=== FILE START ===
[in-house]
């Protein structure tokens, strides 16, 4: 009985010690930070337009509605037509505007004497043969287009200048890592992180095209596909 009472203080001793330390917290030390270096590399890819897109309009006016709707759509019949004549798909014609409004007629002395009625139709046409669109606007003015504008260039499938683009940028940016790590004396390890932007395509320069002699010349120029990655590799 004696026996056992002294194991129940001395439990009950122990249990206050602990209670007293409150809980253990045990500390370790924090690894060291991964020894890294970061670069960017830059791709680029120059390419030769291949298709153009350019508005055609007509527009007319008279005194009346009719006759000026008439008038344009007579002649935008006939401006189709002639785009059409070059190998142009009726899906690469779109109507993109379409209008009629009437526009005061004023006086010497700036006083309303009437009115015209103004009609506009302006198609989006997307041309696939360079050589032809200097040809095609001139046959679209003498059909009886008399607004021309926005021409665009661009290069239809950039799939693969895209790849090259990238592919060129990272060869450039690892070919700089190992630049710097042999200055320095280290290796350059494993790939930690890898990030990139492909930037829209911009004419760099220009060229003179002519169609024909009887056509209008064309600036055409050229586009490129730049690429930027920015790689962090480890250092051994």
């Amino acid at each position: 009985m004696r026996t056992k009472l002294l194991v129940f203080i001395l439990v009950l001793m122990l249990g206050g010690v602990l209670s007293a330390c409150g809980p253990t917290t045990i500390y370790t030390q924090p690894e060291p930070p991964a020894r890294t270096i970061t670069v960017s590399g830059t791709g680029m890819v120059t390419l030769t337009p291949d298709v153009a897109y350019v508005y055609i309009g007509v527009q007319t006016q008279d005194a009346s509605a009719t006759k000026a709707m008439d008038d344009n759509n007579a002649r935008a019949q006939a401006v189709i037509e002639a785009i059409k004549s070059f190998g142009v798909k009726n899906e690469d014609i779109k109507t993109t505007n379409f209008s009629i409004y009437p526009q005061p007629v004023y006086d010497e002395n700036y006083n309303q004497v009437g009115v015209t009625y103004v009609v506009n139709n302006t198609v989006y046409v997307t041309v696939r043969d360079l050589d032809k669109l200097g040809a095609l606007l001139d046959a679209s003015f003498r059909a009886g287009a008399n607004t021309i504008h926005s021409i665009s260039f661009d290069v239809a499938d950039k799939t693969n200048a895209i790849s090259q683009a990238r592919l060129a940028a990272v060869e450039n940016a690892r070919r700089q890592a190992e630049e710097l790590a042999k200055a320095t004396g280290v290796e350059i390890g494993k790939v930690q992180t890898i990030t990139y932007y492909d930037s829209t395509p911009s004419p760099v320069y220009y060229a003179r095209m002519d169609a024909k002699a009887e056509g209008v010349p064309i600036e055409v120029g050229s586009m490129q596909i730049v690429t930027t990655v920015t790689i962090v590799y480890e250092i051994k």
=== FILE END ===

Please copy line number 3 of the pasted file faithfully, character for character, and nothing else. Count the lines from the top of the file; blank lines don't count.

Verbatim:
């Amino acid at each position: 009985m004696r026996t056992k009472l002294l194991v129940f203080i001395l439990v009950l001793m122990l249990g206050g010690v602990l209670s007293a330390c409150g809980p253990t917290t045990i500390y370790t030390q924090p690894e060291p930070p991964a020894r890294t270096i970061t670069v960017s590399g830059t791709g680029m890819v120059t390419l030769t337009p291949d298709v153009a897109y350019v508005y055609i309009g007509v527009q007319t006016q008279d005194a009346s509605a009719t006759k000026a709707m008439d008038d344009n759509n007579a002649r935008a019949q006939a401006v189709i037509e002639a785009i059409k004549s070059f190998g142009v798909k009726n899906e690469d014609i779109k109507t993109t505007n379409f209008s009629i409004y009437p526009q005061p007629v004023y006086d010497e002395n700036y006083n309303q004497v009437g009115v015209t009625y103004v009609v506009n139709n302006t198609v989006y046409v997307t041309v696939r043969d360079l050589d032809k669109l200097g040809a095609l606007l001139d046959a679209s003015f003498r059909a009886g287009a008399n607004t021309i504008h926005s021409i665009s260039f661009d290069v239809a499938d950039k799939t693969n200048a895209i790849s090259q683009a990238r592919l060129a940028a990272v060869e450039n940016a690892r070919r700089q890592a190992e630049e710097l790590a042999k200055a320095t004396g280290v290796e350059i390890g494993k790939v930690q992180t890898i990030t990139y932007y492909d930037s829209t395509p911009s004419p760099v320069y220009y060229a003179r095209m002519d169609a024909k002699a009887e056509g209008v010349p064309i600036e055409v120029g050229s586009m490129q596909i730049v690429t930027t990655v920015t790689i962090v590799y480890e250092i051994k």